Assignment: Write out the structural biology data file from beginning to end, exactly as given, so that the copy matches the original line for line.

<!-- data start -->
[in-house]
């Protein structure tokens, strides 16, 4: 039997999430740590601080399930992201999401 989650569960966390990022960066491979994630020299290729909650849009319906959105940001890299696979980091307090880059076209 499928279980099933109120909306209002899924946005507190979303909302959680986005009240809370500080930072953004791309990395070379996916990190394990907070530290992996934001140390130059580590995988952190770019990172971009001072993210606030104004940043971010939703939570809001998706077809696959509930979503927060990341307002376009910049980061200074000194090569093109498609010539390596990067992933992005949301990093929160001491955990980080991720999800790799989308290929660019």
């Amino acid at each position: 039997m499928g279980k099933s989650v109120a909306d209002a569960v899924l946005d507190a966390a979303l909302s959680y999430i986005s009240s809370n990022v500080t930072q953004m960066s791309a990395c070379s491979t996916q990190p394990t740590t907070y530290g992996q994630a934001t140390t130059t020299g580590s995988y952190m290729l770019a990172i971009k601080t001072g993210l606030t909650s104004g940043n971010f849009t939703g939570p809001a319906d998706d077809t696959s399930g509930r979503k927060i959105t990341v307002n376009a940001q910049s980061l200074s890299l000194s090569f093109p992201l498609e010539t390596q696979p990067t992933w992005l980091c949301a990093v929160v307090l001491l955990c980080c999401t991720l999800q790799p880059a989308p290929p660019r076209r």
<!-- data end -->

[in-house]
């Protein structure tokens, strides 16, 4: 039997999430740590601080399930992201999401 989650569960966390990022960066491979994630020299290729909650849009319906959105940001890299696979980091307090880059076209 499928279980099933109120909306209002899924946005507190979303909302959680986005009240809370500080930072953004791309990395070379996916990190394990907070530290992996934001140390130059580590995988952190770019990172971009001072993210606030104004940043971010939703939570809001998706077809696959509930979503927060990341307002376009910049980061200074000194090569093109498609010539390596990067992933992005949301990093929160001491955990980080991720999800790799989308290929660019």
């Amino acid at each position: 039997m499928g279980k099933s989650v109120a909306d209002a569960v899924l946005d507190a966390a979303l909302s959680y999430i986005s009240s809370n990022v500080t930072q953004m960066s791309a990395c070379s491979t996916q990190p394990t740590t907070y530290g992996q994630a934001t140390t130059t020299g580590s995988y952190m290729l770019a990172i971009k601080t001072g993210l606030t909650s104004g940043n971010f849009t939703g939570p809001a319906d998706d077809t696959s399930g509930r979503k927060i959105t990341v307002n376009a940001q910049s980061l200074s890299l000194s090569f093109p992201l498609e010539t390596q696979p990067t992933w992005l980091c949301a990093v929160v307090l001491l955990c980080c999401t991720l999800q790799p880059a989308p290929p660019r076209r």